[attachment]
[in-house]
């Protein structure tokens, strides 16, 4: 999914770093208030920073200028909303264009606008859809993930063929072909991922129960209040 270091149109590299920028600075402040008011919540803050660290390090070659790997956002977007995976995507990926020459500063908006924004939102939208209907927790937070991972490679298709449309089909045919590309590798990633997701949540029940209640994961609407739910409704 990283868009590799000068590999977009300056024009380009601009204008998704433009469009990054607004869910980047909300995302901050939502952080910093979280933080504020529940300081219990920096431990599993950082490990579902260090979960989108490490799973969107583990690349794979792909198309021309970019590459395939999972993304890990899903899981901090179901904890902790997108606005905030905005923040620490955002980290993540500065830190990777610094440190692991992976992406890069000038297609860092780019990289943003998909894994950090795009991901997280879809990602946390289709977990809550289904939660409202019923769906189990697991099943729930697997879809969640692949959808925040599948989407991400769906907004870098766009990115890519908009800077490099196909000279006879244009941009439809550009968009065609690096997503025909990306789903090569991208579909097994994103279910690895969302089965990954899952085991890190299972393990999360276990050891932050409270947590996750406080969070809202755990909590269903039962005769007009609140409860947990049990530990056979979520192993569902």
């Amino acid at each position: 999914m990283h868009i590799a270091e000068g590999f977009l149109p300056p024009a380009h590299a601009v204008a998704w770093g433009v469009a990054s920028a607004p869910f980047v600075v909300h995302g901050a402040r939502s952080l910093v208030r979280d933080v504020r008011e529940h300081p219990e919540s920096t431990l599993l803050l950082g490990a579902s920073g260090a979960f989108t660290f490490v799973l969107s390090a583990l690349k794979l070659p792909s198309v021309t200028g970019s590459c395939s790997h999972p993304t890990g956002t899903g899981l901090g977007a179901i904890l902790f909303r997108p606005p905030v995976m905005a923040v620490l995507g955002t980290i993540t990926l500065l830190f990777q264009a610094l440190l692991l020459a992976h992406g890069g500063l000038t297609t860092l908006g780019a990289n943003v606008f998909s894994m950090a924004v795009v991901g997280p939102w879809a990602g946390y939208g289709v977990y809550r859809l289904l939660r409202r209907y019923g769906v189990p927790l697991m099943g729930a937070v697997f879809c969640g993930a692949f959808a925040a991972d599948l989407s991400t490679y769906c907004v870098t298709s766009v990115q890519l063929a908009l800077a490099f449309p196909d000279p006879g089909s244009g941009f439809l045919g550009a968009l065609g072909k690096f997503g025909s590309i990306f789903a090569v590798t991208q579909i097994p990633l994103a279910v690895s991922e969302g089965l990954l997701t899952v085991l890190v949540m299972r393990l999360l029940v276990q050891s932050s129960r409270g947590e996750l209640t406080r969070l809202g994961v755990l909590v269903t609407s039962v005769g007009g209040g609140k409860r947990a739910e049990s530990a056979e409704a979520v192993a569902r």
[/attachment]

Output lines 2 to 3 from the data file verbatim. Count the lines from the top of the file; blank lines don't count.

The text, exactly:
């Protein structure tokens, strides 16, 4: 999914770093208030920073200028909303264009606008859809993930063929072909991922129960209040 270091149109590299920028600075402040008011919540803050660290390090070659790997956002977007995976995507990926020459500063908006924004939102939208209907927790937070991972490679298709449309089909045919590309590798990633997701949540029940209640994961609407739910409704 990283868009590799000068590999977009300056024009380009601009204008998704433009469009990054607004869910980047909300995302901050939502952080910093979280933080504020529940300081219990920096431990599993950082490990579902260090979960989108490490799973969107583990690349794979792909198309021309970019590459395939999972993304890990899903899981901090179901904890902790997108606005905030905005923040620490955002980290993540500065830190990777610094440190692991992976992406890069000038297609860092780019990289943003998909894994950090795009991901997280879809990602946390289709977990809550289904939660409202019923769906189990697991099943729930697997879809969640692949959808925040599948989407991400769906907004870098766009990115890519908009800077490099196909000279006879244009941009439809550009968009065609690096997503025909990306789903090569991208579909097994994103279910690895969302089965990954899952085991890190299972393990999360276990050891932050409270947590996750406080969070809202755990909590269903039962005769007009609140409860947990049990530990056979979520192993569902």
């Amino acid at each position: 999914m990283h868009i590799a270091e000068g590999f977009l149109p300056p024009a380009h590299a601009v204008a998704w770093g433009v469009a990054s920028a607004p869910f980047v600075v909300h995302g901050a402040r939502s952080l910093v208030r979280d933080v504020r008011e529940h300081p219990e919540s920096t431990l599993l803050l950082g490990a579902s920073g260090a979960f989108t660290f490490v799973l969107s390090a583990l690349k794979l070659p792909s198309v021309t200028g970019s590459c395939s790997h999972p993304t890990g956002t899903g899981l901090g977007a179901i904890l902790f909303r997108p606005p905030v995976m905005a923040v620490l995507g955002t980290i993540t990926l500065l830190f990777q264009a610094l440190l692991l020459a992976h992406g890069g500063l000038t297609t860092l908006g780019a990289n943003v606008f998909s894994m950090a924004v795009v991901g997280p939102w879809a990602g946390y939208g289709v977990y809550r859809l289904l939660r409202r209907y019923g769906v189990p927790l697991m099943g729930a937070v697997f879809c969640g993930a692949f959808a925040a991972d599948l989407s991400t490679y769906c907004v870098t298709s766009v990115q890519l063929a908009l800077a490099f449309p196909d000279p006879g089909s244009g941009f439809l045919g550009a968009l065609g072909k690096f997503g025909s590309i990306f789903a090569v590798t991208q579909i097994p990633l994103a279910v690895s991922e969302g089965l990954l997701t899952v085991l890190v949540m299972r393990l999360l029940v276990q050891s932050s129960r409270g947590e996750l209640t406080r969070l809202g994961v755990l909590v269903t609407s039962v005769g007009g209040g609140k409860r947990a739910e049990s530990a056979e409704a979520v192993a569902r």